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Laptop Battery FAQ(1)
2011/10/25

Q: I just received my new battery charger - Why does it not charge my battery?

    A:Our battery charger has very few problems because of its high quality standard. First, our battery charger is wall and car charger 2 in 1. The AC plug is folded on the back of charger body, unfold it then you can put the charger into AC wall outlet. The charger's LED will keep green if your battery pins don't touch the charger prongs, you must seat the battery well in your charger to make the battery locked. Sometimes you might need to shove the battery a little hard to snap it into the charger. The charger's LED stays on red while the battery is charging and it turns green after the battery is fully charged. New battery sometimes is difficult to hold the charge, and you probably see the charger's LED is green but the battery is not charging (battery and charger are not warming up) at all. To solve it, while keep your charger AC power on, please take the battery out and re-insert it into the charger several times to activate dormant cells to start holding charge. This will make LED turn red and the charger begins to charge the battery.

Q:Your replacement battery's voltage is slightly different from my original battery's, does it damage my device?

    A:Minor voltage discrepancy is reasonable and acceptable for replacement batteries. Some camera camcorder batteries have 0.2V difference from original ones, and some laptop batteries have 0.4V difference. This won't damage your device nor affect battery's performance.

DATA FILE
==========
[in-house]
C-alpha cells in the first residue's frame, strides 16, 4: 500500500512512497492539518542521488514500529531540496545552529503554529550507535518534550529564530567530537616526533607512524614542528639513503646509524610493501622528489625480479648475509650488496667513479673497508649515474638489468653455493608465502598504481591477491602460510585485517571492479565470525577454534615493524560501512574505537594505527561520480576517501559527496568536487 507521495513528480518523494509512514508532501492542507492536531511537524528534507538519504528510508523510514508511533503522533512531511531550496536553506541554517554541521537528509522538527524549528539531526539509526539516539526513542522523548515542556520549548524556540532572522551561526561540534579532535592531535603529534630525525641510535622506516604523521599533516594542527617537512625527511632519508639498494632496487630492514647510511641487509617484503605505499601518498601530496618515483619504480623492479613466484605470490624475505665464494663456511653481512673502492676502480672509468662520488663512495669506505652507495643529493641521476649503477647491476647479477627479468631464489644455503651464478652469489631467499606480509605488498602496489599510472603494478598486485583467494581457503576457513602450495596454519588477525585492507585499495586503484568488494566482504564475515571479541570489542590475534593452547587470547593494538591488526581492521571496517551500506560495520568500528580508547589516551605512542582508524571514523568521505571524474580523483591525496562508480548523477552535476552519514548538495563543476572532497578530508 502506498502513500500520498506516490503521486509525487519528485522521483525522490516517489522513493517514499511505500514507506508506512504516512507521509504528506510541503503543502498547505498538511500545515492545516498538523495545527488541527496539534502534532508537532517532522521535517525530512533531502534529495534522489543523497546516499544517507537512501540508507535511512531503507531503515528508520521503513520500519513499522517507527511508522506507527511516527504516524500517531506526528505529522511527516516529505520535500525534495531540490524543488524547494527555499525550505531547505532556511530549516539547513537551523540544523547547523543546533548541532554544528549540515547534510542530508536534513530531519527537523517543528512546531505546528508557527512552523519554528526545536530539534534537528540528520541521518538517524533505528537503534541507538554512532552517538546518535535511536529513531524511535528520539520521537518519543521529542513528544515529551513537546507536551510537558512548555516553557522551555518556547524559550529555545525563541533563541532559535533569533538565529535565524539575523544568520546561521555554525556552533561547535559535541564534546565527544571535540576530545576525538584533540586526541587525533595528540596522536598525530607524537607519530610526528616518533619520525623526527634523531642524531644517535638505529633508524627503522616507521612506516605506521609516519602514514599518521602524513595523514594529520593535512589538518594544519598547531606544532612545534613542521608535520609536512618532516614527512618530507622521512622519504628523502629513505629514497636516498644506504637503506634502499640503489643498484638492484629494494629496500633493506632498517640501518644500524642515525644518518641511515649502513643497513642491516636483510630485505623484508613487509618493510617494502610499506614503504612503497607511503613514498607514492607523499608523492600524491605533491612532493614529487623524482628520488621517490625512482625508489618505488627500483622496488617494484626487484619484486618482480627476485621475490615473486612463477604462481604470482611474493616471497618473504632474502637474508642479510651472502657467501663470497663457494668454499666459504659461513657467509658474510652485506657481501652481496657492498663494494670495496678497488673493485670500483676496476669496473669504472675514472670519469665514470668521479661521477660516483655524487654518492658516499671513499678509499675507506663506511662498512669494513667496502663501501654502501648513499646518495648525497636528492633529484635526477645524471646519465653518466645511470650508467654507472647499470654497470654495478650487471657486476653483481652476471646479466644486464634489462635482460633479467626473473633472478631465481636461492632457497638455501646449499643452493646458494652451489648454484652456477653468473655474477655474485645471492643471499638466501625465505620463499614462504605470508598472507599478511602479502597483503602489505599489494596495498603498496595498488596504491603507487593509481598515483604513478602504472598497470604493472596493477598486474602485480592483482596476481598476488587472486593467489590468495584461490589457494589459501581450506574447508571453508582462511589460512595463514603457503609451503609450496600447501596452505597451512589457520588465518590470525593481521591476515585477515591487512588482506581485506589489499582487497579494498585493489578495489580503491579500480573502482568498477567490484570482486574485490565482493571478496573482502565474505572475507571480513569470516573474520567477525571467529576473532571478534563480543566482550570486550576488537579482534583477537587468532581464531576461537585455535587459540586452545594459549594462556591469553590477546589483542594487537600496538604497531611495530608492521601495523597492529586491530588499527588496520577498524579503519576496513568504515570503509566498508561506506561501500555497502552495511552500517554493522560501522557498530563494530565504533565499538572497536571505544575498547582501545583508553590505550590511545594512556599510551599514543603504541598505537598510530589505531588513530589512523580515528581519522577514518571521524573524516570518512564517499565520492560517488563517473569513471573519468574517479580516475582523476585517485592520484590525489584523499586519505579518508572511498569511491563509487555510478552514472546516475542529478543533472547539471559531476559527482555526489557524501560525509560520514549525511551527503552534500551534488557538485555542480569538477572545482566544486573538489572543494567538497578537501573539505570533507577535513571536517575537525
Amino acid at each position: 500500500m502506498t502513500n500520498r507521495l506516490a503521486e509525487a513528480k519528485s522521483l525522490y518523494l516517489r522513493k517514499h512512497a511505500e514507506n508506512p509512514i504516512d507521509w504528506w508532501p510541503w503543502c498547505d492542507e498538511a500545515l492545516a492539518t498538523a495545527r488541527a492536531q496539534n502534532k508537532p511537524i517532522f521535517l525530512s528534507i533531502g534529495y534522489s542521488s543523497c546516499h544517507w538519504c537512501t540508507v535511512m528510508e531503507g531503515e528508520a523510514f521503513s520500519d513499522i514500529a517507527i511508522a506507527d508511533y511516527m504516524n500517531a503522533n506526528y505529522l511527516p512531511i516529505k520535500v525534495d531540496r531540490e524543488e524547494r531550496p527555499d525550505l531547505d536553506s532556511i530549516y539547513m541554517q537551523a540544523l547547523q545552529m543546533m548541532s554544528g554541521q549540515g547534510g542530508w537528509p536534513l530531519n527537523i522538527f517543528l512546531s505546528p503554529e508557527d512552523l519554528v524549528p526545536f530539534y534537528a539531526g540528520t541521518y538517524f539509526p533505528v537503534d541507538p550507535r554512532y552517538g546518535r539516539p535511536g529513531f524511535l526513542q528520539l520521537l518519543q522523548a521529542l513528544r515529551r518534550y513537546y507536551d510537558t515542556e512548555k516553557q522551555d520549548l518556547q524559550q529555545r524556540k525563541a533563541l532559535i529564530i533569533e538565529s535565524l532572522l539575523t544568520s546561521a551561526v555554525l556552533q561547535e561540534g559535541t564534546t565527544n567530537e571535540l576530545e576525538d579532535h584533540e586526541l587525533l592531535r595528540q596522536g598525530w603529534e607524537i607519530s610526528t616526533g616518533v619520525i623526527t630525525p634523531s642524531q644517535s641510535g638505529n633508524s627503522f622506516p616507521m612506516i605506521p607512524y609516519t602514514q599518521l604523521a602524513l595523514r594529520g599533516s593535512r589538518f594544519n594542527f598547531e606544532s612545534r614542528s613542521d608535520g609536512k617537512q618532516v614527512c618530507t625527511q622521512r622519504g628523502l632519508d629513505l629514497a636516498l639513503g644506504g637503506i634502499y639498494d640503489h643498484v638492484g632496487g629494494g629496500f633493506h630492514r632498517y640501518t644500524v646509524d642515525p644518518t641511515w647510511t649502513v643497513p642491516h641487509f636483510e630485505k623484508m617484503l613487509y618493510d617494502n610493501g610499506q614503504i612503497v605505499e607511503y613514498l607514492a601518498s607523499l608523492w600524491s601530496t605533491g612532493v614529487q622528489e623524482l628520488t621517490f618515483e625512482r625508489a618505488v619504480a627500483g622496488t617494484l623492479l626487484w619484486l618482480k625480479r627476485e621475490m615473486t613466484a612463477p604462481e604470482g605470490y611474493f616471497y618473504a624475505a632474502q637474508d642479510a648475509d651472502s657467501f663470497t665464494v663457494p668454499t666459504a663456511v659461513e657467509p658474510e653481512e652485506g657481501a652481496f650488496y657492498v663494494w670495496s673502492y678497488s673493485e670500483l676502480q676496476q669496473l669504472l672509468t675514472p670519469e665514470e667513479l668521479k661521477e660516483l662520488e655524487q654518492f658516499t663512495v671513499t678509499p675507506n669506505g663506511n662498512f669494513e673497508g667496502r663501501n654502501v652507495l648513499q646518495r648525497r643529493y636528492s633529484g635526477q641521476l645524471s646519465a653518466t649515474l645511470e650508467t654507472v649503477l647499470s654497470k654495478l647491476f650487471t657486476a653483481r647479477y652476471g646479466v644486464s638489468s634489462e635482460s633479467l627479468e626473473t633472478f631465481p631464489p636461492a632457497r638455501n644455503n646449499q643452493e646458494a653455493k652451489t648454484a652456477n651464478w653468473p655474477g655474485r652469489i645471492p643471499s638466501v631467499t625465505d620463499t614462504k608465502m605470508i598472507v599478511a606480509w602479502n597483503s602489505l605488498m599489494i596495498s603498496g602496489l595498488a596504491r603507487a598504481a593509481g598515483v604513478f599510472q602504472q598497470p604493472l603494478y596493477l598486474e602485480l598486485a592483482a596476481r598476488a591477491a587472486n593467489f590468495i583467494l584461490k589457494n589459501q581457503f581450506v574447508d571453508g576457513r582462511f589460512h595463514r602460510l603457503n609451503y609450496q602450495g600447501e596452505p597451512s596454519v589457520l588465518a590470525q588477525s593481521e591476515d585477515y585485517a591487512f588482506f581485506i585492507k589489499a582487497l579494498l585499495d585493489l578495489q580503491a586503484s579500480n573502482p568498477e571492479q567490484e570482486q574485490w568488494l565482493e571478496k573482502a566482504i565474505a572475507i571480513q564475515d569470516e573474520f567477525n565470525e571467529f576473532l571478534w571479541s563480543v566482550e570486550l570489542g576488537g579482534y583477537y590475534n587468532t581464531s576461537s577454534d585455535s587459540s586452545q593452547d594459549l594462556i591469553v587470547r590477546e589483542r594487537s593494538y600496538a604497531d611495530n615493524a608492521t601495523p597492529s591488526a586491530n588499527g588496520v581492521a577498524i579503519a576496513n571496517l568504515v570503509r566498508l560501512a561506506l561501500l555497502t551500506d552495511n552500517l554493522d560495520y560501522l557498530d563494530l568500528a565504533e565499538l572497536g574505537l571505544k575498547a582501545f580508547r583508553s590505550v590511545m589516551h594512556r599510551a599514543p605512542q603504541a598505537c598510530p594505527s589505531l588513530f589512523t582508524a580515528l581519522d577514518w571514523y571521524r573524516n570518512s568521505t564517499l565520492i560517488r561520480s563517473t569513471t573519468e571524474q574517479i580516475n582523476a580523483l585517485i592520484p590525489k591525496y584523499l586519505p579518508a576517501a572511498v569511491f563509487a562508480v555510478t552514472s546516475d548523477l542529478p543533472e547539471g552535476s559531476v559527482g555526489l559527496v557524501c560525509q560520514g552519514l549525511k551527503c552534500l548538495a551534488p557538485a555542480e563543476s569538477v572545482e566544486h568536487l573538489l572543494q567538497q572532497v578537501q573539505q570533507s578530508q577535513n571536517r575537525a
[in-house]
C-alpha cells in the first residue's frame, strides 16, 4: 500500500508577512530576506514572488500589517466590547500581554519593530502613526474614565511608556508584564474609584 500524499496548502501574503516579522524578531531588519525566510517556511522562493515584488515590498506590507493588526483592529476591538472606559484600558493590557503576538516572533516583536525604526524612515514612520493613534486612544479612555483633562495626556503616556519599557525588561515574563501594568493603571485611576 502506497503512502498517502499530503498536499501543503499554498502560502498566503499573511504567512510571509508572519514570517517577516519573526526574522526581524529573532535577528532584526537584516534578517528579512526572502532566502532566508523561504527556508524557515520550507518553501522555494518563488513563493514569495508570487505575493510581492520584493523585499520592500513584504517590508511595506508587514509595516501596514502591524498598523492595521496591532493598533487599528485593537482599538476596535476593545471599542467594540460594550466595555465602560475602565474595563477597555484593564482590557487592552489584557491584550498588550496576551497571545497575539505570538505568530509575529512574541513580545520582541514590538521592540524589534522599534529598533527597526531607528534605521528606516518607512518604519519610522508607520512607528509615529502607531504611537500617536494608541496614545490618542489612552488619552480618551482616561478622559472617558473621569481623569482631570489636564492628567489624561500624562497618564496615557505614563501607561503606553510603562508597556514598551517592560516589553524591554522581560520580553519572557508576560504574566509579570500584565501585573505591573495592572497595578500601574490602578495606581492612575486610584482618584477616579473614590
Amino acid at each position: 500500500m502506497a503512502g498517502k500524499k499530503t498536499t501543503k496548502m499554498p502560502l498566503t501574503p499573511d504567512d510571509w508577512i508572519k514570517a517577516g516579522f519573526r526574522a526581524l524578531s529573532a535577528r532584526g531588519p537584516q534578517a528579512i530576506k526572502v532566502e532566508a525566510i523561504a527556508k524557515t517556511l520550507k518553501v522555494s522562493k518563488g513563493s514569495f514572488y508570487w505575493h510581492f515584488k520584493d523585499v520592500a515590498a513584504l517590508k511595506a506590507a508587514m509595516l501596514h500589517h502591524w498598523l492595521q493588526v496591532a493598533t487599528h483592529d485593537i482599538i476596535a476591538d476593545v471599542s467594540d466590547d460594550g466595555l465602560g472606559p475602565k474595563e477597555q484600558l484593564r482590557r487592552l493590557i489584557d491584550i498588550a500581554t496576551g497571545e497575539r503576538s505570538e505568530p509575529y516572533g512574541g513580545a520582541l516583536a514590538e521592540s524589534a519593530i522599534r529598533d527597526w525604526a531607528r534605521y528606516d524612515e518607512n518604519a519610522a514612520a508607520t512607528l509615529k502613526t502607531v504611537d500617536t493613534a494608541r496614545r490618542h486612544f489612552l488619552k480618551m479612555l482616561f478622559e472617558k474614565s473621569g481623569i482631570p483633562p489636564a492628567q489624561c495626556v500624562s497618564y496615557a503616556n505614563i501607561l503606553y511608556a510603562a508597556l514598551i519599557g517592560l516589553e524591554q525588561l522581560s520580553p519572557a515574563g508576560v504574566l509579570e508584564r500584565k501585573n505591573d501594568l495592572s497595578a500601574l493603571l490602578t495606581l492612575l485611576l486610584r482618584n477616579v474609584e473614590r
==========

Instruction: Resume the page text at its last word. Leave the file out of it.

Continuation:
Q:What's the deal with each type of rechargeable battery?

  A:Nickel Cadmium is the most popular type of rechargeable battery, although it tends to suffer from 'memory effect'. It has a high rate of energy discharge, meaning that it is low maintenance with high performance. Nickel Cadmium can deliver even power until nearly all of the battery has been used.

Q:Nickel Metal Hydride is the most advanced commercial rechargeable battery. Nickel Metal Hydride batteries last 40% longer than Nickel Cadmium batteries. This battery is generally much more environmentally friendly than Nickel Cadmium, as well.

   A:Lithium Ion batteries do not suffer from the “memory effect” at all. These batteries have twice the energy of Nickel Metal Hydride, although they weigh 33% less. This is especially nice for portable items, such as laptops, digital cameras and camcorders.

 Q:What is the Memory Effect?

   A:NiCad batteries, and to a lesser extent NiMH batteries, suffer from what's called the "memory effect". What this means is that if a battery is repeatedly only partially discharged before recharging, the battery "forgets" that it has the capacity to further discharge all the way down. To illustrate: If you, on a regular basis, fully charge your battery and then use only 50% of its capacity before the next recharge, eventually the battery will become unaware of its extra 50% capacity which has remained unused. The battery will remain functional, but only at 50% of its original capacity. The way to avoid the dreaded "memory effect" is to fully cycle (fully charge and then fully discharge) the battery at least once every two to three weeks. Batteries can be discharged by unplugging the device's AC adapter and letting the device run on the battery until it ceases to function. This will insure your battery remains healthy.

 Q:Can I upgrade my current battery to a newer chemistry?


    A:NiCad, NiMH and Lithium Ion are all fundamentally different from one another and cannot be substituted unless the device has been pre-configured from the factory to accept more than one type of rechargeable battery technology. The difference between them stems from the fact that each type requires a different charging pattern to be properly recharged. Therefore, the portable device's internal charger must be properly configured to handle a given type of rechargeable battery. Refer to your owner's manual to find out which rechargeable battery types your particular device supports.